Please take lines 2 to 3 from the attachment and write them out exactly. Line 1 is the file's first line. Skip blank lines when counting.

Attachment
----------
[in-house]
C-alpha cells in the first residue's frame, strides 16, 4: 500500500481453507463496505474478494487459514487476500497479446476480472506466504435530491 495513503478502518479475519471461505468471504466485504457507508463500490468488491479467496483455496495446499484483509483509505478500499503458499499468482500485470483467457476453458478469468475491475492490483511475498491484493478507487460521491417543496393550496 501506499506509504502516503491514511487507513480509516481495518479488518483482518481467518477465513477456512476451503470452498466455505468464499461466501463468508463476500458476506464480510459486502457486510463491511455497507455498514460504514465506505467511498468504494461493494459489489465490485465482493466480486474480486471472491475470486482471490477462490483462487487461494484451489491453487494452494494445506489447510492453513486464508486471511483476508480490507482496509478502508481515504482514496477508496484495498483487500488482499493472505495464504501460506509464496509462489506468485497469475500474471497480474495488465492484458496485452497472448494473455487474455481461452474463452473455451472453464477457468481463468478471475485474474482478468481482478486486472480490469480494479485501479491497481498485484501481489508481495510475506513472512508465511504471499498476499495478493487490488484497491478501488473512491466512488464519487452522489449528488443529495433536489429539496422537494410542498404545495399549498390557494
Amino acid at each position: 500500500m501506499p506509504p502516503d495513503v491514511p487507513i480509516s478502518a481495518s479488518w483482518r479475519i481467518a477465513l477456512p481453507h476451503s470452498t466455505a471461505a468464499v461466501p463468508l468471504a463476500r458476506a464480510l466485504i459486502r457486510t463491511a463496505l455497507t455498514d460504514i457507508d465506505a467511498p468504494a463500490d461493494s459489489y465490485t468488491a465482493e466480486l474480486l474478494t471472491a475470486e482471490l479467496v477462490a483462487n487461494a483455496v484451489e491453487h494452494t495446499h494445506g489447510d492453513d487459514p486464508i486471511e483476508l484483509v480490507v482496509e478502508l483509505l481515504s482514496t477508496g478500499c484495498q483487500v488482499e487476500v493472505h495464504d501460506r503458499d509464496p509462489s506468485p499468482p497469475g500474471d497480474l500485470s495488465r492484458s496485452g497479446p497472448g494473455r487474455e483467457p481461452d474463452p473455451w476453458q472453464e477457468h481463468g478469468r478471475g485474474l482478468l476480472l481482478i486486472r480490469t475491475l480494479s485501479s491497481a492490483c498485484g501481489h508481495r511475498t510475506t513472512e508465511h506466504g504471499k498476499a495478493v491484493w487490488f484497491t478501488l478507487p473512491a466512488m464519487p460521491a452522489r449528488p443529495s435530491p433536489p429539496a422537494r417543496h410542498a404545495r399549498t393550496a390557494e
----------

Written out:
C-alpha cells in the first residue's frame, strides 16, 4: 500500500481453507463496505474478494487459514487476500497479446476480472506466504435530491 495513503478502518479475519471461505468471504466485504457507508463500490468488491479467496483455496495446499484483509483509505478500499503458499499468482500485470483467457476453458478469468475491475492490483511475498491484493478507487460521491417543496393550496 501506499506509504502516503491514511487507513480509516481495518479488518483482518481467518477465513477456512476451503470452498466455505468464499461466501463468508463476500458476506464480510459486502457486510463491511455497507455498514460504514465506505467511498468504494461493494459489489465490485465482493466480486474480486471472491475470486482471490477462490483462487487461494484451489491453487494452494494445506489447510492453513486464508486471511483476508480490507482496509478502508481515504482514496477508496484495498483487500488482499493472505495464504501460506509464496509462489506468485497469475500474471497480474495488465492484458496485452497472448494473455487474455481461452474463452473455451472453464477457468481463468478471475485474474482478468481482478486486472480490469480494479485501479491497481498485484501481489508481495510475506513472512508465511504471499498476499495478493487490488484497491478501488473512491466512488464519487452522489449528488443529495433536489429539496422537494410542498404545495399549498390557494
Amino acid at each position: 500500500m501506499p506509504p502516503d495513503v491514511p487507513i480509516s478502518a481495518s479488518w483482518r479475519i481467518a477465513l477456512p481453507h476451503s470452498t466455505a471461505a468464499v461466501p463468508l468471504a463476500r458476506a464480510l466485504i459486502r457486510t463491511a463496505l455497507t455498514d460504514i457507508d465506505a467511498p468504494a463500490d461493494s459489489y465490485t468488491a465482493e466480486l474480486l474478494t471472491a475470486e482471490l479467496v477462490a483462487n487461494a483455496v484451489e491453487h494452494t495446499h494445506g489447510d492453513d487459514p486464508i486471511e483476508l484483509v480490507v482496509e478502508l483509505l481515504s482514496t477508496g478500499c484495498q483487500v488482499e487476500v493472505h495464504d501460506r503458499d509464496p509462489s506468485p499468482p497469475g500474471d497480474l500485470s495488465r492484458s496485452g497479446p497472448g494473455r487474455e483467457p481461452d474463452p473455451w476453458q472453464e477457468h481463468g478469468r478471475g485474474l482478468l476480472l481482478i486486472r480490469t475491475l480494479s485501479s491497481a492490483c498485484g501481489h508481495r511475498t510475506t513472512e508465511h506466504g504471499k498476499a495478493v491484493w487490488f484497491t478501488l478507487p473512491a466512488m464519487p460521491a452522489r449528488p443529495s435530491p433536489p429539496a422537494r417543496h410542498a404545495r399549498t393550496a390557494e